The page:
$5-million gift will double child education centre

TheStar.com – News
Published On Mon Dec 06 2010.    Jim Wilkes, Staff Reporter

Eric Jackman thinks his mother would approve of his $5 million gift to the University of Toronto’s Institute of Child Study.

And not because his name is being added to the 85-year-old research and teacher training institute.

“I think she’d be delighted,” Jackman told the Star.

He said his late mother, Mary Rowell Jackman, was committed to education, sending him at 2-1/2 to what was then St. George’s Nursery School, now the institute’s Lab School. His brothers, former Ontario lieutenant-governor Hal Jackman and Rev. Edward Jackman, and their sister, Senator Nancy Ruth, all attended the school as children.

“In 1937, when I was 4, she started the Bond Street Nursery School, which still exists today.”

Jackman said his donation would be well-used.

“A lot of money goes into higher education, but as far as I’m concerned, primary education and early child development are the most important things in society,” he said. “If we can get our children off on the right start, healthy kids will grow up to be healthy, productive adults.

“I think it’s imperative in the long run that we have a greater focus on the healthy start in life rather than curing sickness later in life. The early years are so crucial.”

The institute, part of the Ontario Institute for Studies in Education, bills itself as one of the few places in the world to integrate advanced research, graduate teacher training and a working elementary school under one roof.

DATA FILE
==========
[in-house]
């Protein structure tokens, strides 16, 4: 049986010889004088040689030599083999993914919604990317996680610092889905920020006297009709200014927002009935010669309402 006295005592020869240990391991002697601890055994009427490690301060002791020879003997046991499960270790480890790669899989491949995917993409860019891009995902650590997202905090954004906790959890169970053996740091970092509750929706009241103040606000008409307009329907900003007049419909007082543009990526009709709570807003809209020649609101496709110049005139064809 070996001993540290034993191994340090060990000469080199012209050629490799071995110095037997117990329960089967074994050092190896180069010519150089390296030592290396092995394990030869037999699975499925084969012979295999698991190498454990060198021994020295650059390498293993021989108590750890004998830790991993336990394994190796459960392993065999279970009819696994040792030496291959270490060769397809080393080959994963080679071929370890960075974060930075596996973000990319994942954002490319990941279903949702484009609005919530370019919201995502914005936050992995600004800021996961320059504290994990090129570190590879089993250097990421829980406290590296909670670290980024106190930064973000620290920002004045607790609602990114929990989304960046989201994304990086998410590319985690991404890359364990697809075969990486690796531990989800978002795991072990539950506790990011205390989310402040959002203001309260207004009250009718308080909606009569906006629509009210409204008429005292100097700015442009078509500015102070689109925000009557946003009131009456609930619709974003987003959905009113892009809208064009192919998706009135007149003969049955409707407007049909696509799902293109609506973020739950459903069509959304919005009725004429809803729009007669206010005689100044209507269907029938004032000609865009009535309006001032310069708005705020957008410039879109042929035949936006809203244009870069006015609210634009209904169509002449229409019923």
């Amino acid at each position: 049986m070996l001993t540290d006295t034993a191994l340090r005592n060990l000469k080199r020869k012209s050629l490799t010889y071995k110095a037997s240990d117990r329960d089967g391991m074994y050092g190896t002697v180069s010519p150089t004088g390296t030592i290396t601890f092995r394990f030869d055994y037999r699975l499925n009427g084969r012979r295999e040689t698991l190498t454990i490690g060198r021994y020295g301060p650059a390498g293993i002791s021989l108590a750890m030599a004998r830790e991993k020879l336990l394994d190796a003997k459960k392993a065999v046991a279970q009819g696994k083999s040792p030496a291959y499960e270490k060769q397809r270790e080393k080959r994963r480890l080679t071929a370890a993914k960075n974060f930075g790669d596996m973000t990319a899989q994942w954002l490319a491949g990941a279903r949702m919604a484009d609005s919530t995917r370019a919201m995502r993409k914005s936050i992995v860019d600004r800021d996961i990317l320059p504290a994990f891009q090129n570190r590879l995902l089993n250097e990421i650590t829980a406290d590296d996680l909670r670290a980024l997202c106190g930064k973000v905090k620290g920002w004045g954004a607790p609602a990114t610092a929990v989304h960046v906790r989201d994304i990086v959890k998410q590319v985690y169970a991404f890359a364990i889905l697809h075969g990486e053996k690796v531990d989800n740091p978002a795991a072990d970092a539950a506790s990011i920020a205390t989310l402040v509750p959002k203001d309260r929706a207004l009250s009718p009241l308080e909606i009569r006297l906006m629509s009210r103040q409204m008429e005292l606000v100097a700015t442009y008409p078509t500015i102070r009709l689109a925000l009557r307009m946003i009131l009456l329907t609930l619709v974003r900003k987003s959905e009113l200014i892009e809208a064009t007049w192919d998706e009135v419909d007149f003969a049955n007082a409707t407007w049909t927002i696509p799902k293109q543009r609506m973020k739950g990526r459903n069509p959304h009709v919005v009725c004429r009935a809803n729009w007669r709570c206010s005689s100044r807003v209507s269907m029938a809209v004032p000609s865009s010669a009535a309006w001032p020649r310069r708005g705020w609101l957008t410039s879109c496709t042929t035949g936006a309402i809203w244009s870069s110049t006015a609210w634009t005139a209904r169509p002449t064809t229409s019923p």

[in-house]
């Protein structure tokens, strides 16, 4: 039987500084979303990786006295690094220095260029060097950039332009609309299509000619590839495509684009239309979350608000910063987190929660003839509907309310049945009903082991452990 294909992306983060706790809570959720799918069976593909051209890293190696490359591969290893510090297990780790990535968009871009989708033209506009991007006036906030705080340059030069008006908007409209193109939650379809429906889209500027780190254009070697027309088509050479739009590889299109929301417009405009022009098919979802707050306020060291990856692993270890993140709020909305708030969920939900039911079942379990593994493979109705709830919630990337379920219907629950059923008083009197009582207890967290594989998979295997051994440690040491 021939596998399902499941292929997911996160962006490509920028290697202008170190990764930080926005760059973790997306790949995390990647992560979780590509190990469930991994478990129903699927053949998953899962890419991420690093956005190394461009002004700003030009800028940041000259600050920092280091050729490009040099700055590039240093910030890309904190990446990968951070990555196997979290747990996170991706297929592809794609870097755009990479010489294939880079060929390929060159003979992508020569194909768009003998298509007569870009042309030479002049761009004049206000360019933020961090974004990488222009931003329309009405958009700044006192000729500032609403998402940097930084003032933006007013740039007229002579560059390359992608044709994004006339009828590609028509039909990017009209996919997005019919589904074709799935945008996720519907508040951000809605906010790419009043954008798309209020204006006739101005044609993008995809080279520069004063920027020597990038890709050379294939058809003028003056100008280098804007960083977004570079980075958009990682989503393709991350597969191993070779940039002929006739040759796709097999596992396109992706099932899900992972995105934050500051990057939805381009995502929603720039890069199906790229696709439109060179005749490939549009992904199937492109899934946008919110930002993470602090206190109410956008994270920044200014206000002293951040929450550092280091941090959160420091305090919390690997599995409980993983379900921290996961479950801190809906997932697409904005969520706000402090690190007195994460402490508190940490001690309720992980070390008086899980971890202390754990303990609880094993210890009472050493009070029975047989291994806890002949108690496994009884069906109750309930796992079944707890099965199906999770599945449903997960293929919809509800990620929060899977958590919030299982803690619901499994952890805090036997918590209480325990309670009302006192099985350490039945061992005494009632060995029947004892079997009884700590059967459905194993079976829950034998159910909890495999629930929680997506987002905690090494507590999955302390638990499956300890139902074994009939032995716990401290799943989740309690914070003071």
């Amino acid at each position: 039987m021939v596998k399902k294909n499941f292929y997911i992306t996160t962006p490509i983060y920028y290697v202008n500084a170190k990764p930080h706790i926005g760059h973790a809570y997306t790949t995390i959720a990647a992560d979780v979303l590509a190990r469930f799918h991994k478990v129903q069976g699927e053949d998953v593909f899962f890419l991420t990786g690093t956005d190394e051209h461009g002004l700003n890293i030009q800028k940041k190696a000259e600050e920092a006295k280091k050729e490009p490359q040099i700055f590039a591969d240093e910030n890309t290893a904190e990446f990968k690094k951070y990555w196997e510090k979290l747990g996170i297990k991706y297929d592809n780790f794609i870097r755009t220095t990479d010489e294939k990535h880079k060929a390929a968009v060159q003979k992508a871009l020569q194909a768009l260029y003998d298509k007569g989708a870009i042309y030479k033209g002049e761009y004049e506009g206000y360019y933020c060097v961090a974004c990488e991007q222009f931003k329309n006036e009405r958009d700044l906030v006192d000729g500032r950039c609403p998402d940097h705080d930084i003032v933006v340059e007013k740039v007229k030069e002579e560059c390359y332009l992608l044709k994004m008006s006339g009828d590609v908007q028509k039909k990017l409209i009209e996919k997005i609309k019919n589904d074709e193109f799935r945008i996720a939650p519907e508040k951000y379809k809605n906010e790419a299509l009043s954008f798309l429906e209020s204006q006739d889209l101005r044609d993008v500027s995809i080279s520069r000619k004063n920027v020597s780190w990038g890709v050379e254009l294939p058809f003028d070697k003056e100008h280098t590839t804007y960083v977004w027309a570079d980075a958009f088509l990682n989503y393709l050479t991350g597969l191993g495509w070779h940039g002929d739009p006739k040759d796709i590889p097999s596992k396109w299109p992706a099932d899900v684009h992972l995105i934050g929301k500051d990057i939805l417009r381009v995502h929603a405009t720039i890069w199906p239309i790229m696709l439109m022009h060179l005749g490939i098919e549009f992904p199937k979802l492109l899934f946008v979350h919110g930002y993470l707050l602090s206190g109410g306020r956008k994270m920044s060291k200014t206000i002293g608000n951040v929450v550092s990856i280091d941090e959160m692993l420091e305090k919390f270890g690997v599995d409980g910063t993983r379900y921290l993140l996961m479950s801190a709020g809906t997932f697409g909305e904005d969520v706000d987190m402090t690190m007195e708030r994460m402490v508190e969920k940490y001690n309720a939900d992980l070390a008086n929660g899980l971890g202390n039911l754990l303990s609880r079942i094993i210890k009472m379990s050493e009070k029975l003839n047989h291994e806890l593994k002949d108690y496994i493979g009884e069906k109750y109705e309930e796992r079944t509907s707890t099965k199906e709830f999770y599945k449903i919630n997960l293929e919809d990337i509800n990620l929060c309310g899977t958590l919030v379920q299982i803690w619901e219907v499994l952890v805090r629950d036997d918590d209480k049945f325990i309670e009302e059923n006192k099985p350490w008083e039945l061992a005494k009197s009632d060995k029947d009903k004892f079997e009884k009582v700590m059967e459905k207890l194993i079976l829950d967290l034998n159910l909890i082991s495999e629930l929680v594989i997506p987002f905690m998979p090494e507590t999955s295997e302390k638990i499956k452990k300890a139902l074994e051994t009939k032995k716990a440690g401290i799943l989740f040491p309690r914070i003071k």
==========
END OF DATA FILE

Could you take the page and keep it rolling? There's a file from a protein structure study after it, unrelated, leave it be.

Jackman is chair of the institute’s $12-million building campaign advisory board and chair of the Jackman Foundation and Invicta Investments. He is a former chancellor of the University of Windsor.

Institute director Janette Pelletier said Monday that Jackman’s gift would help double the size of the institute.

“It will allow us to open our doors to serve Toronto families better,” she said. “Right now we’re so cramped for space.

“It will allow us to be a centre of excellence for early human development and childhood education and really put OISE on the map, which it is already,” she said.

For his part, Jackman isn’t focused on his legacy.

“It’s the largest gift ever in Canada to early childhood development and education,” he explained. “That’s what I want to underline. I only hope that others will follow me.
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